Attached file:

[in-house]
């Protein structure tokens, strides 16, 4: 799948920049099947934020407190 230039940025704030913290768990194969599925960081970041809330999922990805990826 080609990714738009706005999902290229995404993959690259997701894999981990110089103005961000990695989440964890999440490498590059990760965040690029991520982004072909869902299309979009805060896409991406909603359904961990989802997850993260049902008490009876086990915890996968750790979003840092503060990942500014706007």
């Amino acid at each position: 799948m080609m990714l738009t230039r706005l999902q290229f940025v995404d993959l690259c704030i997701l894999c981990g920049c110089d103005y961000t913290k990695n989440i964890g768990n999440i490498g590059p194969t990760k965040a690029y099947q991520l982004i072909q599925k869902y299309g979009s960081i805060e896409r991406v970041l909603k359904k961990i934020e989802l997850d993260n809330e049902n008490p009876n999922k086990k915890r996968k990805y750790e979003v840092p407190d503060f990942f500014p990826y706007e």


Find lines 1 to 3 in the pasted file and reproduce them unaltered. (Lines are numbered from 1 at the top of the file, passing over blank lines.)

[in-house]
């Protein structure tokens, strides 16, 4: 799948920049099947934020407190 230039940025704030913290768990194969599925960081970041809330999922990805990826 080609990714738009706005999902290229995404993959690259997701894999981990110089103005961000990695989440964890999440490498590059990760965040690029991520982004072909869902299309979009805060896409991406909603359904961990989802997850993260049902008490009876086990915890996968750790979003840092503060990942500014706007």
């Amino acid at each position: 799948m080609m990714l738009t230039r706005l999902q290229f940025v995404d993959l690259c704030i997701l894999c981990g920049c110089d103005y961000t913290k990695n989440i964890g768990n999440i490498g590059p194969t990760k965040a690029y099947q991520l982004i072909q599925k869902y299309g979009s960081i805060e896409r991406v970041l909603k359904k961990i934020e989802l997850d993260n809330e049902n008490p009876n999922k086990k915890r996968k990805y750790e979003v840092p407190d503060f990942f500014p990826y706007e």